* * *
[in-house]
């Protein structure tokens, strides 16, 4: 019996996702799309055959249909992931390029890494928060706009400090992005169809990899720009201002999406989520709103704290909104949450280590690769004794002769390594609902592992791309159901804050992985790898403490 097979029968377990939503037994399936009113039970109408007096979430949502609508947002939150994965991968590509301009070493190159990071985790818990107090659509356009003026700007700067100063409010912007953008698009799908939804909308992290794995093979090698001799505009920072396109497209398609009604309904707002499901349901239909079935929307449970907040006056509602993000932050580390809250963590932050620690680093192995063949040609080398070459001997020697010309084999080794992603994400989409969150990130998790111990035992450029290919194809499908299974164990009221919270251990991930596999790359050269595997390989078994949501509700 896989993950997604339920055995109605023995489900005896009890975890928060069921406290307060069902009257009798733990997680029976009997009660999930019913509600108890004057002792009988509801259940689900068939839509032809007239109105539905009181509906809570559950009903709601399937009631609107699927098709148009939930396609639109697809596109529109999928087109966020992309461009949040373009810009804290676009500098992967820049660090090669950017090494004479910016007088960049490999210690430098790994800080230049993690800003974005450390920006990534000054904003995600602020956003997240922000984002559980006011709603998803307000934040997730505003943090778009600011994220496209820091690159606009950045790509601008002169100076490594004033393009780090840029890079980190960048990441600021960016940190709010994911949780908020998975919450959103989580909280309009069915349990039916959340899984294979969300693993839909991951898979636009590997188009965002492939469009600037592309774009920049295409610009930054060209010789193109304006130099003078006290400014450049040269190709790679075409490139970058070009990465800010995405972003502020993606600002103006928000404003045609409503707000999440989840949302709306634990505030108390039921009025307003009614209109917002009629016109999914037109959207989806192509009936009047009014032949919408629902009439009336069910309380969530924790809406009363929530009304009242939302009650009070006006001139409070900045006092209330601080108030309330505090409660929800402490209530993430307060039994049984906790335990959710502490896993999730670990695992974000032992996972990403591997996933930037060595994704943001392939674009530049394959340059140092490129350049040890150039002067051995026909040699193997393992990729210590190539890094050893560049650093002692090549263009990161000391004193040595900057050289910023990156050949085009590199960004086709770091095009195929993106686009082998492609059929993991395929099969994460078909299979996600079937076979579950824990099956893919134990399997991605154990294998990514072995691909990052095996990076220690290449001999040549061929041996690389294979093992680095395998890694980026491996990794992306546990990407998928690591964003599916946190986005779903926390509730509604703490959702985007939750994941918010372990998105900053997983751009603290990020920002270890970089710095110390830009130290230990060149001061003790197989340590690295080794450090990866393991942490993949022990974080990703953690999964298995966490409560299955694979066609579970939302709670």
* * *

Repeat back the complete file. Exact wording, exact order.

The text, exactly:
[in-house]
């Protein structure tokens, strides 16, 4: 019996996702799309055959249909992931390029890494928060706009400090992005169809990899720009201002999406989520709103704290909104949450280590690769004794002769390594609902592992791309159901804050992985790898403490 097979029968377990939503037994399936009113039970109408007096979430949502609508947002939150994965991968590509301009070493190159990071985790818990107090659509356009003026700007700067100063409010912007953008698009799908939804909308992290794995093979090698001799505009920072396109497209398609009604309904707002499901349901239909079935929307449970907040006056509602993000932050580390809250963590932050620690680093192995063949040609080398070459001997020697010309084999080794992603994400989409969150990130998790111990035992450029290919194809499908299974164990009221919270251990991930596999790359050269595997390989078994949501509700 896989993950997604339920055995109605023995489900005896009890975890928060069921406290307060069902009257009798733990997680029976009997009660999930019913509600108890004057002792009988509801259940689900068939839509032809007239109105539905009181509906809570559950009903709601399937009631609107699927098709148009939930396609639109697809596109529109999928087109966020992309461009949040373009810009804290676009500098992967820049660090090669950017090494004479910016007088960049490999210690430098790994800080230049993690800003974005450390920006990534000054904003995600602020956003997240922000984002559980006011709603998803307000934040997730505003943090778009600011994220496209820091690159606009950045790509601008002169100076490594004033393009780090840029890079980190960048990441600021960016940190709010994911949780908020998975919450959103989580909280309009069915349990039916959340899984294979969300693993839909991951898979636009590997188009965002492939469009600037592309774009920049295409610009930054060209010789193109304006130099003078006290400014450049040269190709790679075409490139970058070009990465800010995405972003502020993606600002103006928000404003045609409503707000999440989840949302709306634990505030108390039921009025307003009614209109917002009629016109999914037109959207989806192509009936009047009014032949919408629902009439009336069910309380969530924790809406009363929530009304009242939302009650009070006006001139409070900045006092209330601080108030309330505090409660929800402490209530993430307060039994049984906790335990959710502490896993999730670990695992974000032992996972990403591997996933930037060595994704943001392939674009530049394959340059140092490129350049040890150039002067051995026909040699193997393992990729210590190539890094050893560049650093002692090549263009990161000391004193040595900057050289910023990156050949085009590199960004086709770091095009195929993106686009082998492609059929993991395929099969994460078909299979996600079937076979579950824990099956893919134990399997991605154990294998990514072995691909990052095996990076220690290449001999040549061929041996690389294979093992680095395998890694980026491996990794992306546990990407998928690591964003599916946190986005779903926390509730509604703490959702985007939750994941918010372990998105900053997983751009603290990020920002270890970089710095110390830009130290230990060149001061003790197989340590690295080794450090990866393991942490993949022990974080990703953690999964298995966490409560299955694979066609579970939302709670």